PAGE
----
3-year UCL-Hexcel Studentship in Multiscale Modelling and Simulation of Graphene and Graphene-Oxide Polymer Composites

Supervisor: Professor P V Coveney, UCL
Start date: January 2020.

UCL in collaboration with Hexcel (http://www.hexcel.com) are offering a studentship to a highly motivated candidate to start in January 2019. The studentship will cover tuition fees at UK/EU rate, a £13,300 pa tax-free stipend and a £2,000 pa support grant to cover additional costs such as training courses, conferences, visits to collaborators, field work, etc. The studentship offers a placement within Hexcel of at least 3 months as well as supervisory input from the company.

The student will develop and implement multiscale modelling methodologies to investigate polymer nanocomposites with particular focus on epoxy-resins. These composite materials are expected to exhibit properties of importance to aerospace industries owing to their anticipated properties (lightweight, strong, durable, as well as being environmentally friendly and sustainable). While the student will need to perform some amount of electronic structure calculations in order to extract key parameters pertaining to charge distributions and dispersion interactions, the focus of their work will be on a combination of modelling methods at the level of classical molecular dynamics (both all atom and coarse-grained) and its connections to higher levels of modelling in order to make predictions of large-scale materials properties.

Hexcel, whose laboratories are in close proximity to UCL, will perform a range of performance tests on the same materials as the student will be modelling, thereby providing experimental validation of the theoretical and simulation work.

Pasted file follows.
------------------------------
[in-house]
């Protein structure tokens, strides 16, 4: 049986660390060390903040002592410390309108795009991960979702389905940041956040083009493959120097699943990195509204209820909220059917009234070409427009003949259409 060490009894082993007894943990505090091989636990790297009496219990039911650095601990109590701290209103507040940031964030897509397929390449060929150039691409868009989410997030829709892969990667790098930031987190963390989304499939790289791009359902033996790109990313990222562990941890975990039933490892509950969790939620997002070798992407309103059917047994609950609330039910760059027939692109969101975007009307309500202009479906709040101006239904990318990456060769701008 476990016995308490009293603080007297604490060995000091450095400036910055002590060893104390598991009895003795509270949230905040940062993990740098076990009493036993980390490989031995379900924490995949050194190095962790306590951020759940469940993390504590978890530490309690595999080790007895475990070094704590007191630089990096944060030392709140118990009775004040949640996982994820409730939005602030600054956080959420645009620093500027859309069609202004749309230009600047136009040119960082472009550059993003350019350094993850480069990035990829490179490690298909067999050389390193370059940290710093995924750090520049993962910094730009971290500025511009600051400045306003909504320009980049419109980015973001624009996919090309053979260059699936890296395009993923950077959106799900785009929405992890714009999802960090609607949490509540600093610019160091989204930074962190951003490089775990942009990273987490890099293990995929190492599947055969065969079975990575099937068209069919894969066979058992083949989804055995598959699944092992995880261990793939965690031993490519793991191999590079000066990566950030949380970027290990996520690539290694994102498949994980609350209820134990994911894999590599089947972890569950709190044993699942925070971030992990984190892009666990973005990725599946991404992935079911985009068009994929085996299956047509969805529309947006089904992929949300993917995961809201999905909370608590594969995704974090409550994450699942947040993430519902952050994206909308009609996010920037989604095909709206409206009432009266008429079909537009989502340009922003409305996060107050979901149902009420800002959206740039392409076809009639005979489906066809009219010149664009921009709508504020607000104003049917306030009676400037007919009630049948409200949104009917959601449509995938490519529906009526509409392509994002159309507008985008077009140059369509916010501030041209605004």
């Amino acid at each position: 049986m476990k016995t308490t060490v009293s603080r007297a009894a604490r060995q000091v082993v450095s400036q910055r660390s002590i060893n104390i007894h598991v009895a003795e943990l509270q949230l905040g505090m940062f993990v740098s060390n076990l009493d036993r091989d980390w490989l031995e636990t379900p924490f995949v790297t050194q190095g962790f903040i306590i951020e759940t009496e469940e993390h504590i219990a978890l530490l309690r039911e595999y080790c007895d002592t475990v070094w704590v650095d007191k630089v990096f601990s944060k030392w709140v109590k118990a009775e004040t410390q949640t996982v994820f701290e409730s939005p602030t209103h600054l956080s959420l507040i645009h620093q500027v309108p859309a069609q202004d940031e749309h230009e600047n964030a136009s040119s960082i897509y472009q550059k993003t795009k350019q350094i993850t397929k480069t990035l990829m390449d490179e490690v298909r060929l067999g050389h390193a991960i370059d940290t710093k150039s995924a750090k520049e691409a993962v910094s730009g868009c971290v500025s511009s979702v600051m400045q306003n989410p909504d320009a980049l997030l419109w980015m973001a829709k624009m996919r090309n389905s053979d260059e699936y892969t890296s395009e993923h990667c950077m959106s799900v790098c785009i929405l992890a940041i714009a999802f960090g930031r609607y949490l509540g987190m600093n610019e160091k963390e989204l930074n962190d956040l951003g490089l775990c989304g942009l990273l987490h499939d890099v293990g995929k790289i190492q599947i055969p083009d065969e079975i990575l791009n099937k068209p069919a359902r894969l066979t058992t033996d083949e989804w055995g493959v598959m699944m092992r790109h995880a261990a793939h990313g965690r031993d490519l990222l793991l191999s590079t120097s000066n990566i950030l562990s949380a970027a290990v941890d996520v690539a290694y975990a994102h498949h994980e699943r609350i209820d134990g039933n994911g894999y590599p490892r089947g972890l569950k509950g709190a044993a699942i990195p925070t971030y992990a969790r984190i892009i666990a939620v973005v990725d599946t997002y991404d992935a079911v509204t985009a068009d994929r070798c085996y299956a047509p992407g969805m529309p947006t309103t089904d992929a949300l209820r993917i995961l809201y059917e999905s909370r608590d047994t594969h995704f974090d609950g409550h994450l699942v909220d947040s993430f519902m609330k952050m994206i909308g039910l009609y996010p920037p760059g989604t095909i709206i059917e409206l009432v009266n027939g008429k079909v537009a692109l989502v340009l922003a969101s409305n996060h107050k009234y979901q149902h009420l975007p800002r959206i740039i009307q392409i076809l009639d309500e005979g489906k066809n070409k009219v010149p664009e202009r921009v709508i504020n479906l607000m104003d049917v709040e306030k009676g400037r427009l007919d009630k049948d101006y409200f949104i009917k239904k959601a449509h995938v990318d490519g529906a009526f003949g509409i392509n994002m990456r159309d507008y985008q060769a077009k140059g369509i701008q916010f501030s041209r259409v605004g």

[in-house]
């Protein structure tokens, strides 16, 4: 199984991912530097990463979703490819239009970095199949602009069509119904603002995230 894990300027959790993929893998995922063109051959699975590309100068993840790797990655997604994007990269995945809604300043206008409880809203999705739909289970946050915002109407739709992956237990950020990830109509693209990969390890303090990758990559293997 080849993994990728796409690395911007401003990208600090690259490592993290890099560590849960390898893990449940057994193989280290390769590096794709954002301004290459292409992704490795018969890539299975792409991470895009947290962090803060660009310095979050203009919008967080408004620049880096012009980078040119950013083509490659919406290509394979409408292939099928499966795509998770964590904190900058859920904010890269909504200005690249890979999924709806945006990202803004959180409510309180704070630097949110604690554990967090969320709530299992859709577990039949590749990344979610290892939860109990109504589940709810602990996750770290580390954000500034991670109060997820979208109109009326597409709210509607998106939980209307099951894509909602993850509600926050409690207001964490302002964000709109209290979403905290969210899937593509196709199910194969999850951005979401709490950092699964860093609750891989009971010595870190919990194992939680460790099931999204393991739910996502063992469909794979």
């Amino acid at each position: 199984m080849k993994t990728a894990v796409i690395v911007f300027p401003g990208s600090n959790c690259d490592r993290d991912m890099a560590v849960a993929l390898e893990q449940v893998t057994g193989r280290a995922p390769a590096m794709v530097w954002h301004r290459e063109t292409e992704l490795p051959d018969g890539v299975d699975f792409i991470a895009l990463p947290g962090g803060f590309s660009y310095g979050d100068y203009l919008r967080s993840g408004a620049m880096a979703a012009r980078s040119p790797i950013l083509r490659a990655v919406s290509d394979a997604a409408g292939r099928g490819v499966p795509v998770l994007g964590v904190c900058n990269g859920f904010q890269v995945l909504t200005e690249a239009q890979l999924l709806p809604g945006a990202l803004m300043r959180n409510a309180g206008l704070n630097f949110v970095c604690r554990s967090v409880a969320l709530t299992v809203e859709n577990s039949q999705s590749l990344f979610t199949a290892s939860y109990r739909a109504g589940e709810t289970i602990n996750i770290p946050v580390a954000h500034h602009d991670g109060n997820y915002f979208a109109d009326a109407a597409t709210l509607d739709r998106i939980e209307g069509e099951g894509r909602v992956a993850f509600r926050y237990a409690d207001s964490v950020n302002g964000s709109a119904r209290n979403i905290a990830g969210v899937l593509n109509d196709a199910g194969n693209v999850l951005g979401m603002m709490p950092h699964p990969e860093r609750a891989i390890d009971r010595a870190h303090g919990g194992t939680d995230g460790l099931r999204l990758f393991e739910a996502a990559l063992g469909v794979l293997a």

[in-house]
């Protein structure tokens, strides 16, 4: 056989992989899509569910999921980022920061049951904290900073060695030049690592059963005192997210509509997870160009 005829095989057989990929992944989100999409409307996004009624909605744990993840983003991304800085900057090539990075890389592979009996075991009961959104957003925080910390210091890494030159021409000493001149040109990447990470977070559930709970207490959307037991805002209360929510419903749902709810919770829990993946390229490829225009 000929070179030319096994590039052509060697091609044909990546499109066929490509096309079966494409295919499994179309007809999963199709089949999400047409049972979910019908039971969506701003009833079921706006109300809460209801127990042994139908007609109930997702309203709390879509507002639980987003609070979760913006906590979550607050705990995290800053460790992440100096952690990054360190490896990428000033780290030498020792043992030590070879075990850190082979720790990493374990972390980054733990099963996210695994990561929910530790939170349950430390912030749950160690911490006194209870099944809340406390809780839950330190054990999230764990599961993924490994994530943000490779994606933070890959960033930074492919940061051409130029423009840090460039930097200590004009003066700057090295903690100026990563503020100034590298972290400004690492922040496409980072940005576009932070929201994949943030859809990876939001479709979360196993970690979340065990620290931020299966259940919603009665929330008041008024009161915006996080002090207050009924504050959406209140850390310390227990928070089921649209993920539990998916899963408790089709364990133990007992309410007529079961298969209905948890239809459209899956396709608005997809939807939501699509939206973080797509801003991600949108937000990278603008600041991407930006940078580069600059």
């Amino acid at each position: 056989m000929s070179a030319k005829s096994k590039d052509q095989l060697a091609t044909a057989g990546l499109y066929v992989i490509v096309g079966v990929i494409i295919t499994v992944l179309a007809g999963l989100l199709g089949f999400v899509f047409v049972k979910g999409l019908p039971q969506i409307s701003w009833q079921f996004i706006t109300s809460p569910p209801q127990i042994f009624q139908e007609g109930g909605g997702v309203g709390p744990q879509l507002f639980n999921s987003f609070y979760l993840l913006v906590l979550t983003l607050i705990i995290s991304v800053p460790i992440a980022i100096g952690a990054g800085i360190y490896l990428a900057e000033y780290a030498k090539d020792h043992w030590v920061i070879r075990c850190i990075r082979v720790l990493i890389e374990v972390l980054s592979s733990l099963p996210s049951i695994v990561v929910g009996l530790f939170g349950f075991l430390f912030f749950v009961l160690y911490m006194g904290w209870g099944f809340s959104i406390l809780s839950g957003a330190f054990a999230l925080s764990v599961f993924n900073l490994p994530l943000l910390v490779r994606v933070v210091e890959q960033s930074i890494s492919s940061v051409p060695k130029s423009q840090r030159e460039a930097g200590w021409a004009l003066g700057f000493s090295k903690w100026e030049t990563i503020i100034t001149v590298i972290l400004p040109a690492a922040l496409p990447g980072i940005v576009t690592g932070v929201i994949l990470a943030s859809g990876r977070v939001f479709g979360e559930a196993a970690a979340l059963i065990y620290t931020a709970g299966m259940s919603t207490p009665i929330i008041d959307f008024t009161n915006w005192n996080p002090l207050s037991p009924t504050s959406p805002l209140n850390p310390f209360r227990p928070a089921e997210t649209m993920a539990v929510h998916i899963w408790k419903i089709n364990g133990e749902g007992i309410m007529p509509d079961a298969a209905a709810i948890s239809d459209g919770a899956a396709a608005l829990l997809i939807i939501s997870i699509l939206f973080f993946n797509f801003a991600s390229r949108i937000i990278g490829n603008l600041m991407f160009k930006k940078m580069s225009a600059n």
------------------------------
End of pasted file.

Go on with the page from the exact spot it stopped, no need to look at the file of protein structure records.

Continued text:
A central objective in this work is to this work is to assess the accuracy, precision, and reliability of such computer-based predictions of the properties of these nanomaterials. The overarching goal is to make high-fidelity, chemically-specific predictions of the mesoscale structure from the nanoscale description of these composites, and, in turn, to predict emergent macroscopic behaviour and properties.

Applicants should have, or be expecting to achieve, a first or upper-second class honours degree or equivalent in physics, chemistry or a related subject and must be able to demonstrate significant computational experience including use of high-level programming languages (such as Fortran, C/C++, and Python or other scripting methods).

Interested candidates should contact p.v.coveney “at” ucl.ac.uk with a degree transcript and a motivation letter explaining their interest in this project. Informal enquiries are encouraged, and applications are accepted until a suitable candidate is identified, and before January 2019.

Due to funding restrictions, the proposed student must be a UK or EU national and have lived in the UK for the previous 3 years (for either work or education).